Chinese Manufacturers Haven’t Seen It This Bad in 16 Years, Caixin PMI Shows
Activity in China’s manufacturing sector in February contracted at the fastest pace in nearly 16 years due to record drops in new orders, output and employment amid the coronavirus outbreak, a Caixin-sponsored survey showed Monday.
The Caixin China General Manufacturing Purchasing Managers’ Index (PMI), which gives an independent snapshot of operating conditions in the manufacturing sector, plunged last month to 40.3, the lowest reading since the survey began in April 2004. In January, the reading came in at 51.1. A number above 50 indicates an expansion in activity, while a reading below that signals a contraction.
The February reading was “weaker than 40.9 in November 2008 amid the global financial crisis,” said Zhong Zhengsheng, director of macroeconomic analysis with consultancy CEBM Group Ltd., a subsidiary of Caixin Insight Group. “The sharp decline was due to stagnant economic activity across the country disrupted by the pneumonia epidemic caused by a novel coronavirus.”
Since December, China has been grappling with a rapidly spreading coronavirus that had sickened over 80,000 people and killed more than 2,900 in the country as of Sunday. Governments’ efforts to contain the virus include suspending production of enterprises and factories and restricting transportation in many Chinese cities, disrupting domestic and global supply chains.
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“The supply and demand sides of the manufacturing sector were both weak,” Zhong said.
Total new orders placed with goods producers fell at the steepest rate on record last month, ending a seven-month period of rising new orders. Surveyed companies widely linked the decline to the coronavirus, according to the survey.
The gauge for new export orders remained in negative territory and last month plunged to the lowest point since January 2009 as a result of overseas shipping restrictions and order cancellations, the survey showed.
The output subindex plummeted into contractionary territory in February, falling to its lowest level on record after the reading had remained in expansionary territory since June. The plunge was a result of the coronavirus outbreak forcing manufacturing enterprises to shut down or suspend operations, the survey said.
Both the subindexes for employment and suppliers’ delivery times remained in contractionary territory and dropped to record lows last month. Headcount reduction pressured manufacturers’ working capacity, with the gauge for backlogs of work rising to its highest point since April 2005.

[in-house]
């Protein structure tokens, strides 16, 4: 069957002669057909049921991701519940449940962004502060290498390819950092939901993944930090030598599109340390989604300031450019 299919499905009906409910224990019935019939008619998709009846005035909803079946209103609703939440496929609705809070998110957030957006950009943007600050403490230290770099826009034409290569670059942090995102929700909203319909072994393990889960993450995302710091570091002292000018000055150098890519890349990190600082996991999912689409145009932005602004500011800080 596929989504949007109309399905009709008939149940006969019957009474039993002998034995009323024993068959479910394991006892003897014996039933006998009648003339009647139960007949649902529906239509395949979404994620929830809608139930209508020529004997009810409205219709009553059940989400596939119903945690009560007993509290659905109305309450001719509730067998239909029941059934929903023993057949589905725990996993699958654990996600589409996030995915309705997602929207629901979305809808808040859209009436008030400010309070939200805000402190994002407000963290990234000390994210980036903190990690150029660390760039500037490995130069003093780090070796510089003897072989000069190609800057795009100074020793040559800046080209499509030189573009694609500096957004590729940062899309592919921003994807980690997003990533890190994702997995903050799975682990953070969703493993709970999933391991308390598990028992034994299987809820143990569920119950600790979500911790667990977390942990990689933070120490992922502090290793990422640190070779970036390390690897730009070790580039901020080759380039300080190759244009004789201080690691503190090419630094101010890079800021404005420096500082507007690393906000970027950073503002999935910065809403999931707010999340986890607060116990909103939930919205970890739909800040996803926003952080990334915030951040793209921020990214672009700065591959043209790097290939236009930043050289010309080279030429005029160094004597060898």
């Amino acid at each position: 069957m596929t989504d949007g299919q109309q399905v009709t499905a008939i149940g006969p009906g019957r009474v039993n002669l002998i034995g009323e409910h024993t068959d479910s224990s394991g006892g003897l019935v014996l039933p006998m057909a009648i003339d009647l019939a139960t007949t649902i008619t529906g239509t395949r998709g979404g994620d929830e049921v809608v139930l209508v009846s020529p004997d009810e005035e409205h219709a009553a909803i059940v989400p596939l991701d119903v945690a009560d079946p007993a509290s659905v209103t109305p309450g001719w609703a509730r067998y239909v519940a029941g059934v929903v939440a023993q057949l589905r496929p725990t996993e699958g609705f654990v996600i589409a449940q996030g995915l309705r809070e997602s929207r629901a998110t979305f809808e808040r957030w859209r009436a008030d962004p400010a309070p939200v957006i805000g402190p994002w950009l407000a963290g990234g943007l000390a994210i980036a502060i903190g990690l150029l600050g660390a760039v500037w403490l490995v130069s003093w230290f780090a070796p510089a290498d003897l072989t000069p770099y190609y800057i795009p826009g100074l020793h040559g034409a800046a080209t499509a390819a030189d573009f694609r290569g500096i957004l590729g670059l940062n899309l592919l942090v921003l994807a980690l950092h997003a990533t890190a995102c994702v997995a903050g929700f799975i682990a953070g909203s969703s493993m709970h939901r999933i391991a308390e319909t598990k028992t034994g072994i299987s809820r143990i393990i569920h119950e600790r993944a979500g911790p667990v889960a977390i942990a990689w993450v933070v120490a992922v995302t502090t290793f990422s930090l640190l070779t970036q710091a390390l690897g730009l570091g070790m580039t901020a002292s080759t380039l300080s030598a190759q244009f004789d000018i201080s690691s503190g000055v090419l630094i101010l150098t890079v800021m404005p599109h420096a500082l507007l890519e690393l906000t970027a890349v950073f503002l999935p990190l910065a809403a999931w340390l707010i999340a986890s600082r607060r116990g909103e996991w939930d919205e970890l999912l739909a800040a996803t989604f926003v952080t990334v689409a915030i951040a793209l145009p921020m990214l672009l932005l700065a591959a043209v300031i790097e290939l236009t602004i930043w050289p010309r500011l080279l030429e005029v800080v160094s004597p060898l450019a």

While the measure for output prices fell into contractionary territory in February, the gauge for input costs remained in expansionary territory despite a small drop. Zhong said companies have been under pressure to cut prices in the face of declining demand.
However, manufacturers widely expect production to rebound once restrictions related to epidemic control are lifted. The gauge for future output expectations, which measures how optimistic or pessimistic manufacturers are about their production over the next 12 months, rose to a five-year high in February.
“The economy will be able to see a significant rebound when the epidemic is gradually contained and companies accelerate the resumption of business amid more proactive fiscal and monetary policies,” Zhong said.
To help small businesses weather the epidemic, China’s financial regulators have lowered interest rates and cut fees and taxes for businesses on the frontlines of the fight against the coronavirus. Policymakers have also provided liquidity to prevent the interbank market from succumbing to a cash crunch as the virus hits confidence.
China’s official manufacturing PMI, released (link in Chinese) by the National Bureau of Statistics on Saturday, tumbled even more to a record low of 35.7 in February from 50 in the previous month.
The official PMI polls a larger proportion of big companies and state-owned enterprises than the Caixin PMI, which is sponsored by Caixin and compiled by London-based data analytics firm IHS Markit Ltd.
This story has been updated with additional information.
Contact reporter Tang Ziyi (firstname.lastname@example.org) and editor Gavin Cross (email@example.com)
Read more about Caixin’s economic indexes.
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